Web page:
By ELIZABETH DANEFF
Capital News Service
LANSING — This year’s Michigan college graduates can expect fewer and lower paying job offers than were available in recent years, career analysts say.
In a recent survey conducted by the National Association of Colleges and Employers, employers are hiring 20 percent fewer college graduates than last year.
At Grand Valley State University, senior Jennifer Linderman of Spring Lake, hopes the prediction will not be an issue when she graduates. She plans to teach in an elementary school after graduation. “IÕm not sure where IÕll work when I get out,” she said.
“I just hope I can find a job doing what I went to school for. I canÕt imagine spending this much time and money to not find a job afterward.”
Phil Gardner, director of the Collegiate Employment Institute at Michigan State University, said college students are starting to see the effects of the recession.”More students are not getting offers after graduation,” Gardnersaid. “If the economy had stayed robust, we wouldÕve seen a lot of retirements, which wouldÕve allowed for greater hiring.”
Students who are facing the most difficult time landing a job are those in manufacturing, marketing and in the service sector, Gardner said. Areas that are consumer driven have been hardest hit.
Manufacturers expect to hire 30 percent fewer new college graduates than last year, while service hiring is down more than 24 percent, NACE reports.
But the economy is showing signs of turn around. The most recent report by the Michigan Department of Career Development shows a drop in unemployment from 6.5 percent in January, to 5.7 percent in February. MichiganÕs February unemployment rate was the lowest for the state since September 2001.
“The drop in the state jobless rate is a positive development,” said Barbara Bolin, director of the MDCD. “Although labor market patterns remain uncertain, this sharp decline in the unemployment rate is definitely good news for job seekers and employers.”
Gardner said students who majored in engineering, financing or health-related fields will find a strong hiring market.
At Michigan Technological University, students who participate in the Cooperative Education Program increase their odds of landing a job even before graduation. Nearly 500 students participate in the program each year, employed by more than 160 companies or organizations in the United States with which MTU has a cooperative education agreement.
MTU reports thatmore than 80 percent of students in the program are offered full-ime employment with their co-op employer. The money they earn can pay as much as 30 percent to 100 percent of their college expenses. For instance, the average hourly wage for a senior majoring in Electrical Engineering is $16.54, with almost a guaranteed job offer from their co-op employer at the end of the program.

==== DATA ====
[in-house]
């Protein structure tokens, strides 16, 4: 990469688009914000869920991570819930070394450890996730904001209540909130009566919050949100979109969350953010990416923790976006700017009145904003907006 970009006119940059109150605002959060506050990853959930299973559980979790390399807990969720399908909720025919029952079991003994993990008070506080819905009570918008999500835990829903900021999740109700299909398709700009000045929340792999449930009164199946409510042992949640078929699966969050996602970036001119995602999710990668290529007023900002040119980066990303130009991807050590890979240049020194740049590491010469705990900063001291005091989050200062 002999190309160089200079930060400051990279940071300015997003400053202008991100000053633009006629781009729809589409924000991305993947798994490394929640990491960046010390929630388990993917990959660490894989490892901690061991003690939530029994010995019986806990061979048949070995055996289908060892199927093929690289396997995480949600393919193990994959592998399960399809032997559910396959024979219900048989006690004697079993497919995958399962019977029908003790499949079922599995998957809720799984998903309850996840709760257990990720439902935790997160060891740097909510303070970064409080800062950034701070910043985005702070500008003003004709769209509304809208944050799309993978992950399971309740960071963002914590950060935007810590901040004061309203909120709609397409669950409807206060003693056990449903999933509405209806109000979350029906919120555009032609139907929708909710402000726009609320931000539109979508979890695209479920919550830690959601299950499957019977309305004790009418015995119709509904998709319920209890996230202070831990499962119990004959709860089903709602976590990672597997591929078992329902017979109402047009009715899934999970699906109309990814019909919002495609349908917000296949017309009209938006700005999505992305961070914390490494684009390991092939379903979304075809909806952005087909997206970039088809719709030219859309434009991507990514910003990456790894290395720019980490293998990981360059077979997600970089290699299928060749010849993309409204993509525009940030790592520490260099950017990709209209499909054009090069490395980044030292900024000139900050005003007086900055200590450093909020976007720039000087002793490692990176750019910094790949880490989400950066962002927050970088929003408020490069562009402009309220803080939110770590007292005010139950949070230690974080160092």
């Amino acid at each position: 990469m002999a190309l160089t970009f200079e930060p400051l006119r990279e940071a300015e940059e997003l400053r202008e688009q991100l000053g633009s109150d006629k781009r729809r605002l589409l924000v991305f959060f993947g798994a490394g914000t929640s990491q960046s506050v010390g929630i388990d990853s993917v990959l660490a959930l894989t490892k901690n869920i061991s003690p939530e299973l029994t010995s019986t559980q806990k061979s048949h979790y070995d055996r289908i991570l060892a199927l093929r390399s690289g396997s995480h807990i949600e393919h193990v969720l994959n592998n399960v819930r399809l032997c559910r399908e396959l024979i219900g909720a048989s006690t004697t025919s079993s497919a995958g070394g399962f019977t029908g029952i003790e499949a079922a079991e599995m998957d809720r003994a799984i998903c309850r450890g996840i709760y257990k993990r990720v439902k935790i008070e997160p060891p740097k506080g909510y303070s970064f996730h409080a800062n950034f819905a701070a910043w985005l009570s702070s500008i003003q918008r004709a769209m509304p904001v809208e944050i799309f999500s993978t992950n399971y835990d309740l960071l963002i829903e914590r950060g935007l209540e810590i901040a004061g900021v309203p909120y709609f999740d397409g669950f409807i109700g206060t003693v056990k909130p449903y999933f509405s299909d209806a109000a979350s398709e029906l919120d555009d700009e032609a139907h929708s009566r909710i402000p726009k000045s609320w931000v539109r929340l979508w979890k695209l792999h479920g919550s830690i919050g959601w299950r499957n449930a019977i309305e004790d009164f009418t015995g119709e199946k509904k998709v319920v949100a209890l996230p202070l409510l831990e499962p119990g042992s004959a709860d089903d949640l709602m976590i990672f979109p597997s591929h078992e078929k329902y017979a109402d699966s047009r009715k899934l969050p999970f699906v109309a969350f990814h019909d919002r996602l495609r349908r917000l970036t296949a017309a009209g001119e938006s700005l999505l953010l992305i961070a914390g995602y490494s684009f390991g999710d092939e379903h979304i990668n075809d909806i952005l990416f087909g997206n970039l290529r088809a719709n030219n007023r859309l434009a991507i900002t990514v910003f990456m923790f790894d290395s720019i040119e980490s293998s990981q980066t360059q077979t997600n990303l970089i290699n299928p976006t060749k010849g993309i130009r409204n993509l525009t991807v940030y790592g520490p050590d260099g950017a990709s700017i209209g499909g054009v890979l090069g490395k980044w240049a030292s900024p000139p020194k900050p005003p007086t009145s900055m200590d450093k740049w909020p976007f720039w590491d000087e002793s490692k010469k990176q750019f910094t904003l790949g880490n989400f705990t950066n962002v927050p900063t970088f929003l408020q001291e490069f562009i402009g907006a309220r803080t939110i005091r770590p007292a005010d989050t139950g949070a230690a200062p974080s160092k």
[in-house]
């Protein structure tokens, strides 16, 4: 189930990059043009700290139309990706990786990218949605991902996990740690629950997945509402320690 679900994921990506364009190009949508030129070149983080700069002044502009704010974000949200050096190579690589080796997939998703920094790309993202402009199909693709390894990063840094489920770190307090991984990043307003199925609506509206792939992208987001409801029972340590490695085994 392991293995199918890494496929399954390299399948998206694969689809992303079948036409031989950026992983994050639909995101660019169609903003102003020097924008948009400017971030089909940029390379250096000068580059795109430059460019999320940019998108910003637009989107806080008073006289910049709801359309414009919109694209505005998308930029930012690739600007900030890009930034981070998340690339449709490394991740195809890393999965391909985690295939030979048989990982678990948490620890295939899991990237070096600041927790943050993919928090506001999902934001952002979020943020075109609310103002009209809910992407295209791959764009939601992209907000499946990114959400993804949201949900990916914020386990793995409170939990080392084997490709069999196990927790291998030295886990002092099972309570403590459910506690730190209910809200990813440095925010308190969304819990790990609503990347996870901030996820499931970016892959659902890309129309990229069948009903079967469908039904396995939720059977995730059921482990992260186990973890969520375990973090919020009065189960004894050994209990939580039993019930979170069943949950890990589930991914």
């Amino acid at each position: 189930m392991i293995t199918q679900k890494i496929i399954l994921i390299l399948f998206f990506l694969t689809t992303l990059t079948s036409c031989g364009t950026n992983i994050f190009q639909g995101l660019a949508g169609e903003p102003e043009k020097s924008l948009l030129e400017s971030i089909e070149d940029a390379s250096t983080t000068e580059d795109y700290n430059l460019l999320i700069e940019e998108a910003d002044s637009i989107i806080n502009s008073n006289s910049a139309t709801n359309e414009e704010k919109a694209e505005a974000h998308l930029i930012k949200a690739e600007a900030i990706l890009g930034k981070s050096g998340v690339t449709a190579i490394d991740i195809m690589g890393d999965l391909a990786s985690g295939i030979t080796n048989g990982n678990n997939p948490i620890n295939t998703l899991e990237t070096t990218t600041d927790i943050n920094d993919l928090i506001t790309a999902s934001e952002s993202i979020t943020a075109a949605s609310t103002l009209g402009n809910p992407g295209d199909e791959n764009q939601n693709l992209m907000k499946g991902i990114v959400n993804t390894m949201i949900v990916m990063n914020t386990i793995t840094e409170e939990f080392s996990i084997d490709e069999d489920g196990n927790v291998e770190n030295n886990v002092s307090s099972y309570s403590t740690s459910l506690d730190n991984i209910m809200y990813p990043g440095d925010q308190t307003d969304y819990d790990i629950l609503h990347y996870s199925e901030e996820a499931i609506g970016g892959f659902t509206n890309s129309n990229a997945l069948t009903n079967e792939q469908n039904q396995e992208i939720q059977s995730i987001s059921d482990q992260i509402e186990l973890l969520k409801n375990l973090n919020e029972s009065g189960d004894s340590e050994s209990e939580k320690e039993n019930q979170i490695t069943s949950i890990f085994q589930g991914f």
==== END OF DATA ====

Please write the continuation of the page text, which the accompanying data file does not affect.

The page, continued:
“Obviously any major with a direct connection to the labor market is popular with employers,” Gardner said. “ThereÕs a lot of mortgage lending and rearranging of portfolios right now.
Gardner said, “A month ago I wouldÕve said accountants would have no trouble finding a job, but with everything thatÕs happened to Arthur Andersen, now IÕm not so sure.
” If they lay off 7,000 accountants like theyÕre forecasting, that could have an impact around the country.”
New teachers will also find it easier to land a job out of college. Although Gardner expects hiring in the Midwest to be slower than areas near the coast, the U.S. Department of Education reports that public schools will hire more than 2.2 million teachers in the next ten years.
The Lansing State Journal recently reported that the average teacher salary in Michigan is $50,694, compared to $43,335 nationwide. Michigan ranks 5th in the nation’s top teaching salaries, behind New Jersey, Connecticut, California and New York. Teachers’ salaries increased by 3 percent from 1991-2001 when adjusted for inflation.
Linderman said that for teachers, earning a top salary isn’t something often considered. “Everyone knows you donÕt go into teaching for the money. You do it because you love it.”
According to a recent report by CNN, first-year teachers now earn an average of $35,000 a year, which is well below many starting salaries in other fields.
Fields with higher starting salaries include accounting, computer science and chemical and computer engineering.
“Starting salaries may look encouraging for graduates in certain fields,” says Camille Luckenbaugh, NACE employment information manager. “But itÕs important to keep in mind that overall college hiring is down about 20 percent from last year.”
© 2002, Capital News Service, Michigan State University School of Journalism
By ELIZABETH DANEFF